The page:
True tolerance goes all ways

Published 7:45 am Monday, July 19, 2010

I read a sign in Yosemite National Park that advises visitors there are several sites that have been designated sacred.” This is to say some American Indians attach religious significance to a plot of ground. For this reason, the sign further warns, it is an offense to “desecrate” the spot. Then it lists a number of things most park visitors would otherwise do but are thereby prohibited from doing. OK, I stay clear; no problem.

Yet there is a problem, albeit different. Less than 300 miles away, also in California and also under the authority of the National Park Service, is a wood cross that courts have ruled is a violation of the establishment clause of the U.S. Constitution.

Now, I don’t think either the Indian sacred ground or the cross amount to government establishment of a religion. (Religious establishment is something entirely different.)

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But if the federal government can constitutionally prohibit citizens from entering Indian sacred ground, why can it not constitutionally allow a simple cross to do nothing but also stand on federal property? The answer is not the provisions and prohibitions of the U.S. Constitution but political correctness—which is political rather than moral and correct rather than right.

In regard to the Indian sacred ground, the federal government is telling citizens who own the ground and pay taxes to maintain it something they may not do. It is a restriction on freedom of action. It can even be argued this is a violation of freedom of thought because it forces non-Indians to accept a belief that is alien to them. I don’t buy this latter, but it is also the argument often used against crosses.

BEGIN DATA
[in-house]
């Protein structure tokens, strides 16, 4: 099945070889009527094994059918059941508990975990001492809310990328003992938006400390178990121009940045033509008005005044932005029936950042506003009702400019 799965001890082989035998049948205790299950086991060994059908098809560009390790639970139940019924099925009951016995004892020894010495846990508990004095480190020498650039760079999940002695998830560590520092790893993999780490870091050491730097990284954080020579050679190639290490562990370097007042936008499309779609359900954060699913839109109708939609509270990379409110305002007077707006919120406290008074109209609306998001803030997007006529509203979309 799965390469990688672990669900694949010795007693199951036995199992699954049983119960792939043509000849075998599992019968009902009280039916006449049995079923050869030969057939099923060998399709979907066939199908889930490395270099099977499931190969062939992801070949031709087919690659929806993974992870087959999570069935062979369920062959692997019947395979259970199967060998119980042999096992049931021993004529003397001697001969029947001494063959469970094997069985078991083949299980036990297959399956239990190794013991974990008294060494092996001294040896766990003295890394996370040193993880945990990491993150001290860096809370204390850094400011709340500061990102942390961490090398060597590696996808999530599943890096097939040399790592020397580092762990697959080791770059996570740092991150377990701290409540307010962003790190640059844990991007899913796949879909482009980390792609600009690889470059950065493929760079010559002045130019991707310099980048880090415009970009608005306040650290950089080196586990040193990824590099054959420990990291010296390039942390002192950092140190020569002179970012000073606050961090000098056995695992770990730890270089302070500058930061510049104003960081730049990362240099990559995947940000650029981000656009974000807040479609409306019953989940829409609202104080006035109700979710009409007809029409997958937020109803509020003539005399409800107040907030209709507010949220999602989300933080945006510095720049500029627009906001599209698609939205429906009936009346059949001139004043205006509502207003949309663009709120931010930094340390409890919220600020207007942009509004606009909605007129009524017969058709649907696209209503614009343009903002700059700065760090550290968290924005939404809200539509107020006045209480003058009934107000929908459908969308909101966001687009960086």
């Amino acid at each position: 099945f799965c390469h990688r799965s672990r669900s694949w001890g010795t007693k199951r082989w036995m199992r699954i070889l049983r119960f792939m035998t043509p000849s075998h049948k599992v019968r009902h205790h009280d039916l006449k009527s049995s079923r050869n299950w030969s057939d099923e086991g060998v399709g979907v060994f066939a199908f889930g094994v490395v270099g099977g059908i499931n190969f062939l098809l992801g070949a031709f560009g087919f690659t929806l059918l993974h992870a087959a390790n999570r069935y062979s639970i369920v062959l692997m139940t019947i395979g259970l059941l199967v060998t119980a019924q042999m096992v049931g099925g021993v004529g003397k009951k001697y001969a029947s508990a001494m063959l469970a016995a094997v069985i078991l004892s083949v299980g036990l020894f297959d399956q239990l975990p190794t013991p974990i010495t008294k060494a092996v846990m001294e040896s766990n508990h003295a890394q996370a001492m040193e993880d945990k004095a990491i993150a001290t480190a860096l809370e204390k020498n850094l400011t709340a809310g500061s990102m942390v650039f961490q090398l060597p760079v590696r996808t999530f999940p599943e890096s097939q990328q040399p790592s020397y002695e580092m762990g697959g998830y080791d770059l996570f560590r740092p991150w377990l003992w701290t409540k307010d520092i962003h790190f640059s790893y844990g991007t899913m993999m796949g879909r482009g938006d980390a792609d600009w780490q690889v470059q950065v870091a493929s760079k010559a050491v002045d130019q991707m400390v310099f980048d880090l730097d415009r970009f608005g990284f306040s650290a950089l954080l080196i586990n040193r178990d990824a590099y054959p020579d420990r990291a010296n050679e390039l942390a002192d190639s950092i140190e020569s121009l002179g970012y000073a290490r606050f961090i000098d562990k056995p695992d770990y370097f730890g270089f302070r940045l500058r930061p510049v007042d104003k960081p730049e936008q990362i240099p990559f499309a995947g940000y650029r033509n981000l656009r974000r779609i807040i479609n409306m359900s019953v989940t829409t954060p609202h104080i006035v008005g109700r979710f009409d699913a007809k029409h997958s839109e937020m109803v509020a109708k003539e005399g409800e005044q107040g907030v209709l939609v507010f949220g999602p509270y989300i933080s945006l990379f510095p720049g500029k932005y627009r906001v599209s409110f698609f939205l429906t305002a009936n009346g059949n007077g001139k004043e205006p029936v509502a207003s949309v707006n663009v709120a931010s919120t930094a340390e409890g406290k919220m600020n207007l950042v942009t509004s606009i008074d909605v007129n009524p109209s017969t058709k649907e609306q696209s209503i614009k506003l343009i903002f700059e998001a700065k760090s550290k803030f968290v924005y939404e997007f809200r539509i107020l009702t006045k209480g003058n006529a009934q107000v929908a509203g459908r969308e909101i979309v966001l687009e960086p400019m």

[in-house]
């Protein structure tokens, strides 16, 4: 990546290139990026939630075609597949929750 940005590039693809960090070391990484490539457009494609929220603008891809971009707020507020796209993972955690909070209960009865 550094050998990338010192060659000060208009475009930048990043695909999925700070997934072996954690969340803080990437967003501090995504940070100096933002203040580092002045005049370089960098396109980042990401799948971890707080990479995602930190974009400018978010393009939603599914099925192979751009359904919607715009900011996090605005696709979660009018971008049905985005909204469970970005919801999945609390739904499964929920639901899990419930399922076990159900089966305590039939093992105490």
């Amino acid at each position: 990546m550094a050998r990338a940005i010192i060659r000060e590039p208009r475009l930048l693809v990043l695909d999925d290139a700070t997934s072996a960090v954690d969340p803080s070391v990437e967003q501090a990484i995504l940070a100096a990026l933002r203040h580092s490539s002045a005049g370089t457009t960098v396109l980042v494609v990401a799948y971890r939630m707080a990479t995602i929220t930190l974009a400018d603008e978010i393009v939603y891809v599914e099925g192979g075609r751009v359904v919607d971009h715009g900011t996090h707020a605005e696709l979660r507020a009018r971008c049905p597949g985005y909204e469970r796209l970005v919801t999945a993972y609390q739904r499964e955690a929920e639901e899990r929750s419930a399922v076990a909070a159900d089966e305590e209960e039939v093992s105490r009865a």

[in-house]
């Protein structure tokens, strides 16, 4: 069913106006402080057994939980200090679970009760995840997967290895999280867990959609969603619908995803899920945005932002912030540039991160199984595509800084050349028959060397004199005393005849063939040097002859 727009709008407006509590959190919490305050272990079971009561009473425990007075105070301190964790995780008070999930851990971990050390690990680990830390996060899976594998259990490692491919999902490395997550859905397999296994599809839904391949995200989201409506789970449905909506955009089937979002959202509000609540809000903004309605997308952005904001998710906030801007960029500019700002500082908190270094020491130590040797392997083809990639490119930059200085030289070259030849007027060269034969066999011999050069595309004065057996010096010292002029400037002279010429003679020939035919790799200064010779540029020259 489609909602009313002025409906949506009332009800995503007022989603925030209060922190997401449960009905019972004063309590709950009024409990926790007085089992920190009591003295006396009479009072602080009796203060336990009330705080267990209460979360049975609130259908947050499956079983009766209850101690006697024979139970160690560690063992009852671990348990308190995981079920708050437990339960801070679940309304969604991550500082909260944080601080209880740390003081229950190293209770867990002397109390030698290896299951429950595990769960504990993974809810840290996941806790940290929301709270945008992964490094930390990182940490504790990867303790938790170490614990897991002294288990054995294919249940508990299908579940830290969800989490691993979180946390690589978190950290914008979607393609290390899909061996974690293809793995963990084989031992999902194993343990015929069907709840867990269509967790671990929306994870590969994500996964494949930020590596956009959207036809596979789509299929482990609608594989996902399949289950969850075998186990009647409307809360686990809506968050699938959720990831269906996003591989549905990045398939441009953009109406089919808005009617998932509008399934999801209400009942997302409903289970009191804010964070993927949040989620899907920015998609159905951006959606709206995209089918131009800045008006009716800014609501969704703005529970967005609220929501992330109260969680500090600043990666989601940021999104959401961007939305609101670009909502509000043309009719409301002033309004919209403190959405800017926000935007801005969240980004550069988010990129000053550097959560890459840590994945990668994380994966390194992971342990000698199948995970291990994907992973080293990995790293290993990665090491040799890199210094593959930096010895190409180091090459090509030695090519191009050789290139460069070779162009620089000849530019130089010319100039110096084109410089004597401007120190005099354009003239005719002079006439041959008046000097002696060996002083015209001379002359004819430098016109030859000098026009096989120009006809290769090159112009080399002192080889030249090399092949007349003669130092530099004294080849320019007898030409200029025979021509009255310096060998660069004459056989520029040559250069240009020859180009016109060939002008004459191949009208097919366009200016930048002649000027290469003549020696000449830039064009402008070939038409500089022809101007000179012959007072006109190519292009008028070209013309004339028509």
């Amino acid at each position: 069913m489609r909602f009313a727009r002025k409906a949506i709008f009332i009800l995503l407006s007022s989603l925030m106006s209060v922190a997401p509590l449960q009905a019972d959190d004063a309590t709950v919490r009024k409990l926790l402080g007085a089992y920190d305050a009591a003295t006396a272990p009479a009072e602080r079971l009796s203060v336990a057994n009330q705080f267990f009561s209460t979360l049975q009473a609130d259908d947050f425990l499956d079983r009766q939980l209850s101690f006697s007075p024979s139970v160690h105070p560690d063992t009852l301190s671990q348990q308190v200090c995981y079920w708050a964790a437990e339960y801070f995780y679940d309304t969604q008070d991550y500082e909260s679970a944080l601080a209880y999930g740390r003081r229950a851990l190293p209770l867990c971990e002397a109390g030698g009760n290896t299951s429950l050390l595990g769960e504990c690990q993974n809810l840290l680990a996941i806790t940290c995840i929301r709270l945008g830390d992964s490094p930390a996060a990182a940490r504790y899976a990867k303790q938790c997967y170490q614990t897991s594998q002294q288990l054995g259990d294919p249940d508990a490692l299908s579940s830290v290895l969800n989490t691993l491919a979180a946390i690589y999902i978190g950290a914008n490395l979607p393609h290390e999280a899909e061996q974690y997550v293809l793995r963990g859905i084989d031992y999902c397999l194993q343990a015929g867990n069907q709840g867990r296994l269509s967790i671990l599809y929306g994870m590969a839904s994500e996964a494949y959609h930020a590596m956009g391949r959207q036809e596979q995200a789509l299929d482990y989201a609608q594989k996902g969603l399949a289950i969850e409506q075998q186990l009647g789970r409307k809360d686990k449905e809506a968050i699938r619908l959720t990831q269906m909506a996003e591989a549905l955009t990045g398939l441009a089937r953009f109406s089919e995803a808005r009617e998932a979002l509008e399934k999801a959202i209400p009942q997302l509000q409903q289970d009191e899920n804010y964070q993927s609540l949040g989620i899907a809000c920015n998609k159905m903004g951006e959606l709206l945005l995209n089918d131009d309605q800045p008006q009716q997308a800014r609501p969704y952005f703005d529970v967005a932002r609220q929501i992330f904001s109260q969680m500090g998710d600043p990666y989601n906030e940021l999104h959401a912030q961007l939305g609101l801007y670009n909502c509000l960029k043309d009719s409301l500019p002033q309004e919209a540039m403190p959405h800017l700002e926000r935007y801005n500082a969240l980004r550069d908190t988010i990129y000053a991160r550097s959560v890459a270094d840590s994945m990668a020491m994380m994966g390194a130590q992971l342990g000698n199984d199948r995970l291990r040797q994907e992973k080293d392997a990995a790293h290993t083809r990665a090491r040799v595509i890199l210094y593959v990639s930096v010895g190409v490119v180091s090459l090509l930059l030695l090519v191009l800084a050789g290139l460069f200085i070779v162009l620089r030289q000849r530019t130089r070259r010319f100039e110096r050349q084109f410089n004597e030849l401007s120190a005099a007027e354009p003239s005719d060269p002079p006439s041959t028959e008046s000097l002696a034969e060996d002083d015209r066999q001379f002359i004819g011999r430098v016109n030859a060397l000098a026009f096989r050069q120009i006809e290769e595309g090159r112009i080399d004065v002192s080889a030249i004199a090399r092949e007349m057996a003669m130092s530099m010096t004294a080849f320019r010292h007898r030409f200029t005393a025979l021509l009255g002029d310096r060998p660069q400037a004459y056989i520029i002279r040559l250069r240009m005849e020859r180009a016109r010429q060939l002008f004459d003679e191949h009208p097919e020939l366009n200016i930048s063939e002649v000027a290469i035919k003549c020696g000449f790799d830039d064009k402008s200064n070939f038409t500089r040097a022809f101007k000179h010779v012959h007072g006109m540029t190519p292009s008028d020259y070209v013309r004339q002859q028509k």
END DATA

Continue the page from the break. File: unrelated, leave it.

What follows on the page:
Again, I’m not objecting to this much, but to what is actually discrimination. The Constitution grants “equal protection under the law” to everyone. Yet, in the PC dictionary discrimination can only be exercised against favored minorities; when the same action is taken in regard to members of the majority, it doesn’t count as discrimination. By the same token, minority members cannot by definition be guilty of discrimination; when they do the same thing it isn’t considered discrimination.

I see a far stronger case for allowing at least this cross. It was placed after World War I on Sunrise Rock by a private, secular veterans group to memorialize their comrades killed in battle. They simply used a symbol commonly associated with cemeteries and other memorials for the dead. It has been allowed to stand for over 90 years. It was unused public land when erected, and later the federal government conveyed a tiny plot to private ownership so it no longer would be standing on federal land. This simple and reasonable adjustment hasn’t been allowed to resolve the  conflict.

So several lower courts ordered it removed, and the U.S. Supreme Court has but returned the law suit for reconsideration by the lower courts.

In tolerating the cross (and isn’t toleration one of those PC values?), the federal government places no restrictions on citizens, as it does with the sacred grounds. The presence of the cross suggests nothing about citizens’ religious beliefs because it’s not there as a religious symbol, whereas restricting access to sacred ground can be taken subjectively as forced acceptance of a belief.

If the presence of the cross violates the establishment clause, then designation of Indian sacred ground does also. If sacred grounds can be tolerated, so can this particular cross.

Our governmental agencies, legislative bodies, courts, and the public need to use common sense and be reasonable in tolerating symbols politically twisted to appear controversial.